Every kid deserves the kind of education that one gets in the best of the city, suburban, parochial or private schools.

The closing of local schools makes for larger schools, more kids per class and less involvement by parents, and undercuts the existing community involvement — all in the wrong direction compared to well-documented best practice. We should instead be focused on developing local schools with smaller classes, admired teachers and deep involvement by the staff, parents and community.

Henry Frisch, the University of Chicago, the Enrico Fermi Institute

Combine that with the U of C students’ opting out of Students for Education Reform and the meeting about school closings and student mental health sponsored by a University of Chicago student group called (with classic U of C brevity) the Education and Mental Lives of Children study group of the Society for Psychoanalytic Inquiry, and U of C is up right now.

By the way, check out this older letter to the Tribune that Dr. Frisch wrote in 2000, which is just as relevant today. He was objecting to a Tribune editorial, “Keeping College Customers Satisfied,” an idea Dr. Frisch described as “shallow rancid hogwash.” He ends with this thought: ” ‘The Student is your Customer’ is a slogan for the mail-order degree factory, not for any school with teachers in it. We should stamp it out, and those who mindlessly promulgate it should move to professions other than education.”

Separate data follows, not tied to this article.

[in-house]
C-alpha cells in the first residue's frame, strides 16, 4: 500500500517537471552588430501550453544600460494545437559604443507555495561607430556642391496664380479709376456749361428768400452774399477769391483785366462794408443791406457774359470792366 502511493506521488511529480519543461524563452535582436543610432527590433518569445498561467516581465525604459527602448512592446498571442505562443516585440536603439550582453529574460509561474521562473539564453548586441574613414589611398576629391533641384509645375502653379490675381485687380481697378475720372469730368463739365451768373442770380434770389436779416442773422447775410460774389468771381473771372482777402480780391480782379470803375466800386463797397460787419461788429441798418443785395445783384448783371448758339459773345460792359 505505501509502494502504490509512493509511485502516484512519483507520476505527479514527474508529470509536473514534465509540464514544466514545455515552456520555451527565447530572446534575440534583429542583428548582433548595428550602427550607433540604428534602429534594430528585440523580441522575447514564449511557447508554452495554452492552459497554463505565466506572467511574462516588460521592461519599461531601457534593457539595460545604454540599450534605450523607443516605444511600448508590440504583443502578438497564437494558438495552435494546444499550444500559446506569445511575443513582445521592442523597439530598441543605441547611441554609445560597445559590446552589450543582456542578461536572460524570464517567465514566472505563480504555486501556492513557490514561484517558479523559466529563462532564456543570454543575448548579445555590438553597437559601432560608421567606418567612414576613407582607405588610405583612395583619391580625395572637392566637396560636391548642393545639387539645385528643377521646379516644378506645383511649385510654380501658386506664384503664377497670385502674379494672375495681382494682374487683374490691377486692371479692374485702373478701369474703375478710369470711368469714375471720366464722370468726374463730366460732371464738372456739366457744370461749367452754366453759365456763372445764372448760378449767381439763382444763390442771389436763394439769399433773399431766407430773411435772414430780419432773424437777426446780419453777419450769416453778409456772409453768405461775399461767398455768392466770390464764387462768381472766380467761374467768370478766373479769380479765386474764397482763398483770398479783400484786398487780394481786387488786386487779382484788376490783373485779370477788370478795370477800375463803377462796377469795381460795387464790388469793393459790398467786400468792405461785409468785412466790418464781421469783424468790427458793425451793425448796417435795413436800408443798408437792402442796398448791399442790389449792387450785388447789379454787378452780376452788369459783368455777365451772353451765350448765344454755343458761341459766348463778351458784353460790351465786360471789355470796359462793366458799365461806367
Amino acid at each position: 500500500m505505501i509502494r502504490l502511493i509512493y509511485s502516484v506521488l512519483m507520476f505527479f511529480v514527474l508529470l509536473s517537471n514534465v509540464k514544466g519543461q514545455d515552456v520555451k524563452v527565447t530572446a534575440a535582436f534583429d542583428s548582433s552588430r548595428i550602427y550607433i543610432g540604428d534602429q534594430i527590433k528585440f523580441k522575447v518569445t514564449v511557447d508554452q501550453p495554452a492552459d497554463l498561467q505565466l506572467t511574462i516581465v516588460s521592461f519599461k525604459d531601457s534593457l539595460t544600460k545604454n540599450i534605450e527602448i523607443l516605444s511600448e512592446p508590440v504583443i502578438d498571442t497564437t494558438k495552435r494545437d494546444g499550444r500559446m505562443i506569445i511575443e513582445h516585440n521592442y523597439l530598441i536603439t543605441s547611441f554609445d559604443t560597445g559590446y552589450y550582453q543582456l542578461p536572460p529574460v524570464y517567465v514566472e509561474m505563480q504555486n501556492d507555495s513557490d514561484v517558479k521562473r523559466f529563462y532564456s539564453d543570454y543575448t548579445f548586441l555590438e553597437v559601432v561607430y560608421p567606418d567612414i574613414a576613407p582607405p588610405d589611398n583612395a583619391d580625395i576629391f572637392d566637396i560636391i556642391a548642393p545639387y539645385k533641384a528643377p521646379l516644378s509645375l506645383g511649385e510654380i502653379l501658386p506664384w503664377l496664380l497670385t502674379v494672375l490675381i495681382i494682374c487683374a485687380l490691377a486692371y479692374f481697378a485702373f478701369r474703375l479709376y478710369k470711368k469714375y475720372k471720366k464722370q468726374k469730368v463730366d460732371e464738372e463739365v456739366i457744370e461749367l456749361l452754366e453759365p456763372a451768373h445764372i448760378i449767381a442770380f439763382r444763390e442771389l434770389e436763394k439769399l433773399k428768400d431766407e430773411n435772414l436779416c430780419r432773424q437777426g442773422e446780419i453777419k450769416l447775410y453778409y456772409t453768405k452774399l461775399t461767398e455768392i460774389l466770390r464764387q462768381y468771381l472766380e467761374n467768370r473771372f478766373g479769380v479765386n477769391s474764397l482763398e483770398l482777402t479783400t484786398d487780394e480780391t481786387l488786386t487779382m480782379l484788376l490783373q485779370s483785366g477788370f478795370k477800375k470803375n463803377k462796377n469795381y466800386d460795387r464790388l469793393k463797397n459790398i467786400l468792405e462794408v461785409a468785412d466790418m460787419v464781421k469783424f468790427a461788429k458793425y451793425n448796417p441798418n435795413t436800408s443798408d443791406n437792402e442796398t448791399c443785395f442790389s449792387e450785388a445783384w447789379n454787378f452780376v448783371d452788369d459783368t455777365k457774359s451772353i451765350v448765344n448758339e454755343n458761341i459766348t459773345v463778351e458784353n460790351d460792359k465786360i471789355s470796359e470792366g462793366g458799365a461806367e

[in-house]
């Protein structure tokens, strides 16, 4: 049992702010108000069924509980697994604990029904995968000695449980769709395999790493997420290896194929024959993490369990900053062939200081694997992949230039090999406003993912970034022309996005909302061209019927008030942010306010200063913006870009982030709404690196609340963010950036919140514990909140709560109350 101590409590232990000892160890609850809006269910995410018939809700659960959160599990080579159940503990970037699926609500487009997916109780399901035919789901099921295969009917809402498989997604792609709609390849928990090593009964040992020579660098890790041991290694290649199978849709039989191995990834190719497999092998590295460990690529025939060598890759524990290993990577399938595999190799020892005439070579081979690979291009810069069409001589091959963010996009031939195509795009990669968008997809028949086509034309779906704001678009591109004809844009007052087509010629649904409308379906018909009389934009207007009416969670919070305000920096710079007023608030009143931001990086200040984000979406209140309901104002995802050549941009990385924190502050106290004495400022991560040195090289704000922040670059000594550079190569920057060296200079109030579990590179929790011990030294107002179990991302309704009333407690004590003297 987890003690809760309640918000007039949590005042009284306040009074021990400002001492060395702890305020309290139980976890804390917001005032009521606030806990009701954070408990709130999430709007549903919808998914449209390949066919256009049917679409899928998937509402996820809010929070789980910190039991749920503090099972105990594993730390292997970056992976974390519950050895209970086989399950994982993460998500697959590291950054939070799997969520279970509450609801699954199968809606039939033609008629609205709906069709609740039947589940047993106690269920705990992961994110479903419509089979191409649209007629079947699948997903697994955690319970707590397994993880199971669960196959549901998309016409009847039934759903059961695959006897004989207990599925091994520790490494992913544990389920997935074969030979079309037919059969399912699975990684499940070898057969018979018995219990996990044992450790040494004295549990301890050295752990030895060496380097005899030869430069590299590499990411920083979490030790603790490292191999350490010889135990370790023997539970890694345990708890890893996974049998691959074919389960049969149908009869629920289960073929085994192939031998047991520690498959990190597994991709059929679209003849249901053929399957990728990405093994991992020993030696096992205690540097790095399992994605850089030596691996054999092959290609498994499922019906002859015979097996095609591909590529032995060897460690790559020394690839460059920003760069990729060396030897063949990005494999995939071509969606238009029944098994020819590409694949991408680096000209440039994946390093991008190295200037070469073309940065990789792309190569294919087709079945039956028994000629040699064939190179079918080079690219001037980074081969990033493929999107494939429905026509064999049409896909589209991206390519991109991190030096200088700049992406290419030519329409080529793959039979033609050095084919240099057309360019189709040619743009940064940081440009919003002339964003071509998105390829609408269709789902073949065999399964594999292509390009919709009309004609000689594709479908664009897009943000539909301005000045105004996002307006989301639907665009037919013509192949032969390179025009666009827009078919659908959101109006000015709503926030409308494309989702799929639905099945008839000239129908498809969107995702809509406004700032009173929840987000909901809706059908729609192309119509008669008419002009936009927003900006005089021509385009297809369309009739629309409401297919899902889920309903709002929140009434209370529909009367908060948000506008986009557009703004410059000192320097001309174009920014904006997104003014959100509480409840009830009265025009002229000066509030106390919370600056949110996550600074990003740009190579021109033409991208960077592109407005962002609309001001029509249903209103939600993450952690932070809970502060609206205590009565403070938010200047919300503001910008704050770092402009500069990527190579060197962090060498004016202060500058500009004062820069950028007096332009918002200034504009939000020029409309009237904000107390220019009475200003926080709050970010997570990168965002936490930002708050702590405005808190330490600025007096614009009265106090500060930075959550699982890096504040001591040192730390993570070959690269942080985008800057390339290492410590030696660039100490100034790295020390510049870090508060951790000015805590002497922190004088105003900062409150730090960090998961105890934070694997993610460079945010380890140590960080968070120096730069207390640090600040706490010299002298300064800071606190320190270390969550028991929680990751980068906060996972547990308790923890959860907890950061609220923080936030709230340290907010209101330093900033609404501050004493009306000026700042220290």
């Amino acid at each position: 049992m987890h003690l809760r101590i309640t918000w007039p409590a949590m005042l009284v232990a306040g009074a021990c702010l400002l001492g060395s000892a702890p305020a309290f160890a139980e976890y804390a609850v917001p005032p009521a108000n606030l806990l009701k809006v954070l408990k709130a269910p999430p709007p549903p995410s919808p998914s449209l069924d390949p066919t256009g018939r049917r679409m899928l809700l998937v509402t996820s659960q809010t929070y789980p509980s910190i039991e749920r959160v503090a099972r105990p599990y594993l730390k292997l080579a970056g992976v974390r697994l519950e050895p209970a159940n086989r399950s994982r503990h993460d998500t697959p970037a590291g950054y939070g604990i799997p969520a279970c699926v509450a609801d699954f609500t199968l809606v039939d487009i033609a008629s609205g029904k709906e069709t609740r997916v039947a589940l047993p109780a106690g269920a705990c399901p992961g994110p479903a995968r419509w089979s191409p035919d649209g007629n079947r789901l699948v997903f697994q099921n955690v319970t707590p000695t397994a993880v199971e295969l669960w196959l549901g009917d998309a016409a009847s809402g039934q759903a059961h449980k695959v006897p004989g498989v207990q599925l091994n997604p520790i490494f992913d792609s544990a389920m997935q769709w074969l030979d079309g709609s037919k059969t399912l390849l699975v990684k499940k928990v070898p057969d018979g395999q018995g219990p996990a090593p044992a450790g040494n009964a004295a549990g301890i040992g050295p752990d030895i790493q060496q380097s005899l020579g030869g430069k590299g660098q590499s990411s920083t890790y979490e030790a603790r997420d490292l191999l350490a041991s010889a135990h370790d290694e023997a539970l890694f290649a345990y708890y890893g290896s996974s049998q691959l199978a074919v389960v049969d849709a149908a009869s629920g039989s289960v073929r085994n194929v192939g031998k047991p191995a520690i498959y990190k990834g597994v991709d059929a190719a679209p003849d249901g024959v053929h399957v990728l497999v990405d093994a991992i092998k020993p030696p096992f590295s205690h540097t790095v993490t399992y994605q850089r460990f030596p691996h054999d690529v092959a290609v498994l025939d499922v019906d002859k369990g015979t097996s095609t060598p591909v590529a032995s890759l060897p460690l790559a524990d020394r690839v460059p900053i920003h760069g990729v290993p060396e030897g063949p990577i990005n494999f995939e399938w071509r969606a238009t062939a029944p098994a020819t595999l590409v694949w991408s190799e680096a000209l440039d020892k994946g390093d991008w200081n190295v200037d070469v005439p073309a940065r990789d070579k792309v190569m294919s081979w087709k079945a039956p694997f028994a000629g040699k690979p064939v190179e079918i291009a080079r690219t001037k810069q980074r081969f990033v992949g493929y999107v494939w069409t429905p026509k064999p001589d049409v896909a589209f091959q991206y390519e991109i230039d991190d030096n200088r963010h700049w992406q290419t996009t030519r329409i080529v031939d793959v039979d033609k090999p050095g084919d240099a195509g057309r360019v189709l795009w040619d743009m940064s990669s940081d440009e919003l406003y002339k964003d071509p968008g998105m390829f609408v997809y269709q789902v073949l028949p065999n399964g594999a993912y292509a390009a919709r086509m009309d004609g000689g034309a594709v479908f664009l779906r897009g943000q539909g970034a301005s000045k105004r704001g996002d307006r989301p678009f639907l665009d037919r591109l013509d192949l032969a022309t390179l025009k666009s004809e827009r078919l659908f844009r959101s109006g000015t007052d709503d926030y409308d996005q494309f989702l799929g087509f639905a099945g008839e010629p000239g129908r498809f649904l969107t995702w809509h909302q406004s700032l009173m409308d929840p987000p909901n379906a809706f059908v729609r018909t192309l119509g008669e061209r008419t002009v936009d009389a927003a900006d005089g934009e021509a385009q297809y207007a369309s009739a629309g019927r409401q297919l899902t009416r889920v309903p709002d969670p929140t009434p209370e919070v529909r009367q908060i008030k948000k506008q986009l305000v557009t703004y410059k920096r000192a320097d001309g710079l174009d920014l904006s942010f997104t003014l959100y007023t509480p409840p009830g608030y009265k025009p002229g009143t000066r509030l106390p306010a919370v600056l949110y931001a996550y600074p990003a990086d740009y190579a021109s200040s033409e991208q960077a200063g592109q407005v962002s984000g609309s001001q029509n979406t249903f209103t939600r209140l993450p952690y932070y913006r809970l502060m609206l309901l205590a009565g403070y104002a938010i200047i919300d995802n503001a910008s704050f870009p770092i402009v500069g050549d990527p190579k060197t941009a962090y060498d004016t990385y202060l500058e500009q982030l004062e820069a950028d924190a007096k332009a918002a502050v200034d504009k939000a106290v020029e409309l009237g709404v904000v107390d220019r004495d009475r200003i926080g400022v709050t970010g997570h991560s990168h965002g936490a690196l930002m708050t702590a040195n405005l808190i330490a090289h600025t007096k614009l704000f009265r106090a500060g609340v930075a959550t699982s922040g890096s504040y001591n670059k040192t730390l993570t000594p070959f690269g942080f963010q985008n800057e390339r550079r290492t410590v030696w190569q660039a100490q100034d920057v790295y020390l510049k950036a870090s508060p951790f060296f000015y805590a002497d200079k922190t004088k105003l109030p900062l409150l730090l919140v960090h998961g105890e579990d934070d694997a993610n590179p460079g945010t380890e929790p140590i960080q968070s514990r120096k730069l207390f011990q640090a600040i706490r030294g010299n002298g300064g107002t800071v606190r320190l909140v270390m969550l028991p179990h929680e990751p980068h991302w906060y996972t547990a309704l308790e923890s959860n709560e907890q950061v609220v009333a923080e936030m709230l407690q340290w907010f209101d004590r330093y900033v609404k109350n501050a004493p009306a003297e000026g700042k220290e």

Or journalism.

My new hero.

Statements from child mental health experts concerned about Chicago school closings

Tuesday, May 21st, 2013

The following statements were presented at the PURE press conference on May 21, 2013 (press release here) and shared with the Chicago Board of Education members. They include information from a variety of child development perspectives which substantiate some of the concerns raised by parents and others at the school closing hearings and in other venues and events over the past months.

Also included with the packet for the press and the Chicago Board of Education were:

Press release from PURE press conference on school closings and child mental health

Tuesday, May 21st, 2013